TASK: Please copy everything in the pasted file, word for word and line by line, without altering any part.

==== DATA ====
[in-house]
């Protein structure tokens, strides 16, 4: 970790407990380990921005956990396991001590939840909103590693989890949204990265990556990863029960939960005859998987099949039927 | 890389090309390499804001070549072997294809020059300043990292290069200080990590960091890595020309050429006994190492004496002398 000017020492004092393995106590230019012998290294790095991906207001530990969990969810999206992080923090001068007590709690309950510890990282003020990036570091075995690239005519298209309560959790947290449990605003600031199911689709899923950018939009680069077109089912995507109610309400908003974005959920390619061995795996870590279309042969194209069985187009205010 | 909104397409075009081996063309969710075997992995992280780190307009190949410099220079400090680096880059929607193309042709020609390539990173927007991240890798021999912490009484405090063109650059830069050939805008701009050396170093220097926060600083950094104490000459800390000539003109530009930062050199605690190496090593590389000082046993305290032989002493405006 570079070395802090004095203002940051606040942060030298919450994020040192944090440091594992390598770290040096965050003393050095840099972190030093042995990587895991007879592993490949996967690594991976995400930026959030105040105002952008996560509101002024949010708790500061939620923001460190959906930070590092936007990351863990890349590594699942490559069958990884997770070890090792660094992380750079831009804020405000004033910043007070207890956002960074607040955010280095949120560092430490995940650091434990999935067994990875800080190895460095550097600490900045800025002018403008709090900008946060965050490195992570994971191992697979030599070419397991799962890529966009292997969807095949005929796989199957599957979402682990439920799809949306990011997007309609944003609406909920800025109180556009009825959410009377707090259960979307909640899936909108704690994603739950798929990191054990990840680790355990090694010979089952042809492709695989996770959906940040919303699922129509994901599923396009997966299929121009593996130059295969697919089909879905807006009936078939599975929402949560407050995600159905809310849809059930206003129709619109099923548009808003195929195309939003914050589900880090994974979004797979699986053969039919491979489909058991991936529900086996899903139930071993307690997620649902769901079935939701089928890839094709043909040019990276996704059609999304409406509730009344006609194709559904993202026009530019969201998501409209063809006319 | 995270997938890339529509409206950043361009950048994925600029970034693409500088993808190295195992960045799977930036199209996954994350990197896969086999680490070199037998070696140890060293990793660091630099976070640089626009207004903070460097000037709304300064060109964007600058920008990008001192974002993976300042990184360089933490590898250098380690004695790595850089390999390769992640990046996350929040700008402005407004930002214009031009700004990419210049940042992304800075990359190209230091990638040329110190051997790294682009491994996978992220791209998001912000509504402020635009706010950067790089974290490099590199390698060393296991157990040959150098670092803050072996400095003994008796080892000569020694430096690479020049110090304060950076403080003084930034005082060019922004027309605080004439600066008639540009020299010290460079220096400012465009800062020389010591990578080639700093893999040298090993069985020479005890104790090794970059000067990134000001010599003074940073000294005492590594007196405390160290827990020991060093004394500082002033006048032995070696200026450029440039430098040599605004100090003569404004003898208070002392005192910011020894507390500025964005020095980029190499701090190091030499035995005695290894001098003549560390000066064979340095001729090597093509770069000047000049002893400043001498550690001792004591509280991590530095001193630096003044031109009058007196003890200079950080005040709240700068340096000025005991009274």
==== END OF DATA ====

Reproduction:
[in-house]
């Protein structure tokens, strides 16, 4: 970790407990380990921005956990396991001590939840909103590693989890949204990265990556990863029960939960005859998987099949039927 | 890389090309390499804001070549072997294809020059300043990292290069200080990590960091890595020309050429006994190492004496002398 000017020492004092393995106590230019012998290294790095991906207001530990969990969810999206992080923090001068007590709690309950510890990282003020990036570091075995690239005519298209309560959790947290449990605003600031199911689709899923950018939009680069077109089912995507109610309400908003974005959920390619061995795996870590279309042969194209069985187009205010 | 909104397409075009081996063309969710075997992995992280780190307009190949410099220079400090680096880059929607193309042709020609390539990173927007991240890798021999912490009484405090063109650059830069050939805008701009050396170093220097926060600083950094104490000459800390000539003109530009930062050199605690190496090593590389000082046993305290032989002493405006 570079070395802090004095203002940051606040942060030298919450994020040192944090440091594992390598770290040096965050003393050095840099972190030093042995990587895991007879592993490949996967690594991976995400930026959030105040105002952008996560509101002024949010708790500061939620923001460190959906930070590092936007990351863990890349590594699942490559069958990884997770070890090792660094992380750079831009804020405000004033910043007070207890956002960074607040955010280095949120560092430490995940650091434990999935067994990875800080190895460095550097600490900045800025002018403008709090900008946060965050490195992570994971191992697979030599070419397991799962890529966009292997969807095949005929796989199957599957979402682990439920799809949306990011997007309609944003609406909920800025109180556009009825959410009377707090259960979307909640899936909108704690994603739950798929990191054990990840680790355990090694010979089952042809492709695989996770959906940040919303699922129509994901599923396009997966299929121009593996130059295969697919089909879905807006009936078939599975929402949560407050995600159905809310849809059930206003129709619109099923548009808003195929195309939003914050589900880090994974979004797979699986053969039919491979489909058991991936529900086996899903139930071993307690997620649902769901079935939701089928890839094709043909040019990276996704059609999304409406509730009344006609194709559904993202026009530019969201998501409209063809006319 | 995270997938890339529509409206950043361009950048994925600029970034693409500088993808190295195992960045799977930036199209996954994350990197896969086999680490070199037998070696140890060293990793660091630099976070640089626009207004903070460097000037709304300064060109964007600058920008990008001192974002993976300042990184360089933490590898250098380690004695790595850089390999390769992640990046996350929040700008402005407004930002214009031009700004990419210049940042992304800075990359190209230091990638040329110190051997790294682009491994996978992220791209998001912000509504402020635009706010950067790089974290490099590199390698060393296991157990040959150098670092803050072996400095003994008796080892000569020694430096690479020049110090304060950076403080003084930034005082060019922004027309605080004439600066008639540009020299010290460079220096400012465009800062020389010591990578080639700093893999040298090993069985020479005890104790090794970059000067990134000001010599003074940073000294005492590594007196405390160290827990020991060093004394500082002033006048032995070696200026450029440039430098040599605004100090003569404004003898208070002392005192910011020894507390500025964005020095980029190499701090190091030499035995005695290894001098003549560390000066064979340095001729090597093509770069000047000049002893400043001498550690001792004591509280991590530095001193630096003044031109009058007196003890200079950080005040709240700068340096000025005991009274």